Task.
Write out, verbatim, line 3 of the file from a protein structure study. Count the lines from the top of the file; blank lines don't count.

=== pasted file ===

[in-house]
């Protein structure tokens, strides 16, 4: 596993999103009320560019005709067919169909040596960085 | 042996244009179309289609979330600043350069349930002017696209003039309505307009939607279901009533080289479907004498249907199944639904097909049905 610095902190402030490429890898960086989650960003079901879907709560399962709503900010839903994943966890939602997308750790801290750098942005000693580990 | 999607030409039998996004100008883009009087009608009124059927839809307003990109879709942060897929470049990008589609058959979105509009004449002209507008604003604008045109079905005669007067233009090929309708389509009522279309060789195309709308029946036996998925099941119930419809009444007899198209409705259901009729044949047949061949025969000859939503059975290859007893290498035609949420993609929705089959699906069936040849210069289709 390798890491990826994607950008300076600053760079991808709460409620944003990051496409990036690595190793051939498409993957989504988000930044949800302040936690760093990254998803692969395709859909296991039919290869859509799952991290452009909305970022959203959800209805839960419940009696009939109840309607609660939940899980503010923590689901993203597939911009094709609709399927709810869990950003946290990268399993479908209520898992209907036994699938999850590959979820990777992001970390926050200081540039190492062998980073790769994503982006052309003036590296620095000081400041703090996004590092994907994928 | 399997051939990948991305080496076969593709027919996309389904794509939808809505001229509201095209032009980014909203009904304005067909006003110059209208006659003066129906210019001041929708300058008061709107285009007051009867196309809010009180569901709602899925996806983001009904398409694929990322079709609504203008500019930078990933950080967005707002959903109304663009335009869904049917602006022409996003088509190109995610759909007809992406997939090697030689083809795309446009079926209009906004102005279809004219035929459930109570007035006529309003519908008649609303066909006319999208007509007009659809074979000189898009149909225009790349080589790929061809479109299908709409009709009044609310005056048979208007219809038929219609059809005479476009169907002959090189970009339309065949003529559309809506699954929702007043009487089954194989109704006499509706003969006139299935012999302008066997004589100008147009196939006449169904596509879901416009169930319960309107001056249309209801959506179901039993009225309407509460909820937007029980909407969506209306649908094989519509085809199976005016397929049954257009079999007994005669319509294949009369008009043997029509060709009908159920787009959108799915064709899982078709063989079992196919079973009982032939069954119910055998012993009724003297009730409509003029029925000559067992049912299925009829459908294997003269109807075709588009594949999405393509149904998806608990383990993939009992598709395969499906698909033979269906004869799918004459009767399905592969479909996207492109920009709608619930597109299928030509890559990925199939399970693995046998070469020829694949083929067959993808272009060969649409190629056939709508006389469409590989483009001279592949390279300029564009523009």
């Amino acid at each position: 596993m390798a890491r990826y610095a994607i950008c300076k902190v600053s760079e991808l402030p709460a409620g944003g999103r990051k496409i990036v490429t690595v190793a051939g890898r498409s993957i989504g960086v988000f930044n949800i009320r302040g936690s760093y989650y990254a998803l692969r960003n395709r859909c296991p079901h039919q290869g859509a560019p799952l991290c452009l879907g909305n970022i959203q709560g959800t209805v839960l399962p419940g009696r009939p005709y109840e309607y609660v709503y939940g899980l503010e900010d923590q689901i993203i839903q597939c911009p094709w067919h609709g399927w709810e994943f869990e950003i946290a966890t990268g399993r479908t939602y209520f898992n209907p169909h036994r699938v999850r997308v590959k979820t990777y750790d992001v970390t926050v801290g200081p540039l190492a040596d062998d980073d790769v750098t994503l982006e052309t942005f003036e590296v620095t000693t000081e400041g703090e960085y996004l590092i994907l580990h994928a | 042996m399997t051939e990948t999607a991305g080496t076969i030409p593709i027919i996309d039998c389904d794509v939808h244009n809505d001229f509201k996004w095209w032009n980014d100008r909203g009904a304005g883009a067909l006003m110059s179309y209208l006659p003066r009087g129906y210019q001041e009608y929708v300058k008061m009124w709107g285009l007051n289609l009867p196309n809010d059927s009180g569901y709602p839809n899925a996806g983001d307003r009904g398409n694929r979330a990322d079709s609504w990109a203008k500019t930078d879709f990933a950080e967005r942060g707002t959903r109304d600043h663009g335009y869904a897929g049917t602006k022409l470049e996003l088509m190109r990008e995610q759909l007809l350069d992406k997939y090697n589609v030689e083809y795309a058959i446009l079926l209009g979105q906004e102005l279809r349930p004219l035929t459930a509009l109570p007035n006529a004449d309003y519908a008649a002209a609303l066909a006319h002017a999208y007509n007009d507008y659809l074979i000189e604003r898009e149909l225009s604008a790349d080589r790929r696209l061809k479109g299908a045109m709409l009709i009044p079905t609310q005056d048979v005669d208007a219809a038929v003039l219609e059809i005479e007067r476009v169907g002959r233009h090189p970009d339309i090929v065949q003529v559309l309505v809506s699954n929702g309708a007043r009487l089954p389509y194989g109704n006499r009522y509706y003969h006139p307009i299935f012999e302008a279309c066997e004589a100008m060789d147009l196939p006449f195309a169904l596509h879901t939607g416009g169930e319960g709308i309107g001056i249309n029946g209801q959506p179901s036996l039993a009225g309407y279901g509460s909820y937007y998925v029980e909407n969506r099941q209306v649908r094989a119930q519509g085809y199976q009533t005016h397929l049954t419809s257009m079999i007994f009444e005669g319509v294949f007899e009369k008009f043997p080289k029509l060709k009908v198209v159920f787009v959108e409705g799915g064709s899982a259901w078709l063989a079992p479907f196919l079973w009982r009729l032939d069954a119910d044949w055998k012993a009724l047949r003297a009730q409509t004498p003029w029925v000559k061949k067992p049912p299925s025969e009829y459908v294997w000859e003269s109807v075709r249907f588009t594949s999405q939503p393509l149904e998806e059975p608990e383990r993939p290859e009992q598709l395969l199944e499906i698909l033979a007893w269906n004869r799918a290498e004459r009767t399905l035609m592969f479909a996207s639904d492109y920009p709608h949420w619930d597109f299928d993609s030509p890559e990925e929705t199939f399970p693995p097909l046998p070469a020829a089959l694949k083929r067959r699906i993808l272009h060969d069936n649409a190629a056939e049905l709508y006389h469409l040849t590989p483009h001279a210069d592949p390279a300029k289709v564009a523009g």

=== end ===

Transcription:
């Amino acid at each position: 596993m390798a890491r990826y610095a994607i950008c300076k902190v600053s760079e991808l402030p709460a409620g944003g999103r990051k496409i990036v490429t690595v190793a051939g890898r498409s993957i989504g960086v988000f930044n949800i009320r302040g936690s760093y989650y990254a998803l692969r960003n395709r859909c296991p079901h039919q290869g859509a560019p799952l991290c452009l879907g909305n970022i959203q709560g959800t209805v839960l399962p419940g009696r009939p005709y109840e309607y609660v709503y939940g899980l503010e900010d923590q689901i993203i839903q597939c911009p094709w067919h609709g399927w709810e994943f869990e950003i946290a966890t990268g399993r479908t939602y209520f898992n209907p169909h036994r699938v999850r997308v590959k979820t990777y750790d992001v970390t926050v801290g200081p540039l190492a040596d062998d980073d790769v750098t994503l982006e052309t942005f003036e590296v620095t000693t000081e400041g703090e960085y996004l590092i994907l580990h994928a | 042996m399997t051939e990948t999607a991305g080496t076969i030409p593709i027919i996309d039998c389904d794509v939808h244009n809505d001229f509201k996004w095209w032009n980014d100008r909203g009904a304005g883009a067909l006003m110059s179309y209208l006659p003066r009087g129906y210019q001041e009608y929708v300058k008061m009124w709107g285009l007051n289609l009867p196309n809010d059927s009180g569901y709602p839809n899925a996806g983001d307003r009904g398409n694929r979330a990322d079709s609504w990109a203008k500019t930078d879709f990933a950080e967005r942060g707002t959903r109304d600043h663009g335009y869904a897929g049917t602006k022409l470049e996003l088509m190109r990008e995610q759909l007809l350069d992406k997939y090697n589609v030689e083809y795309a058959i446009l079926l209009g979105q906004e102005l279809r349930p004219l035929t459930a509009l109570p007035n006529a004449d309003y519908a008649a002209a609303l066909a006319h002017a999208y007509n007009d507008y659809l074979i000189e604003r898009e149909l225009s604008a790349d080589r790929r696209l061809k479109g299908a045109m709409l009709i009044p079905t609310q005056d048979v005669d208007a219809a038929v003039l219609e059809i005479e007067r476009v169907g002959r233009h090189p970009d339309i090929v065949q003529v559309l309505v809506s699954n929702g309708a007043r009487l089954p389509y194989g109704n006499r009522y509706y003969h006139p307009i299935f012999e302008a279309c066997e004589a100008m060789d147009l196939p006449f195309a169904l596509h879901t939607g416009g169930e319960g709308i309107g001056i249309n029946g209801q959506p179901s036996l039993a009225g309407y279901g509460s909820y937007y998925v029980e909407n969506r099941q209306v649908r094989a119930q519509g085809y199976q009533t005016h397929l049954t419809s257009m079999i007994f009444e005669g319509v294949f007899e009369k008009f043997p080289k029509l060709k009908v198209v159920f787009v959108e409705g799915g064709s899982a259901w078709l063989a079992p479907f196919l079973w009982r009729l032939d069954a119910d044949w055998k012993a009724l047949r003297a009730q409509t004498p003029w029925v000559k061949k067992p049912p299925s025969e009829y459908v294997w000859e003269s109807v075709r249907f588009t594949s999405q939503p393509l149904e998806e059975p608990e383990r993939p290859e009992q598709l395969l199944e499906i698909l033979a007893w269906n004869r799918a290498e004459r009767t399905l035609m592969f479909a996207s639904d492109y920009p709608h949420w619930d597109f299928d993609s030509p890559e990925e929705t199939f399970p693995p097909l046998p070469a020829a089959l694949k083929r067959r699906i993808l272009h060969d069936n649409a190629a056939e049905l709508y006389h469409l040849t590989p483009h001279a210069d592949p390279a300029k289709v564009a523009g």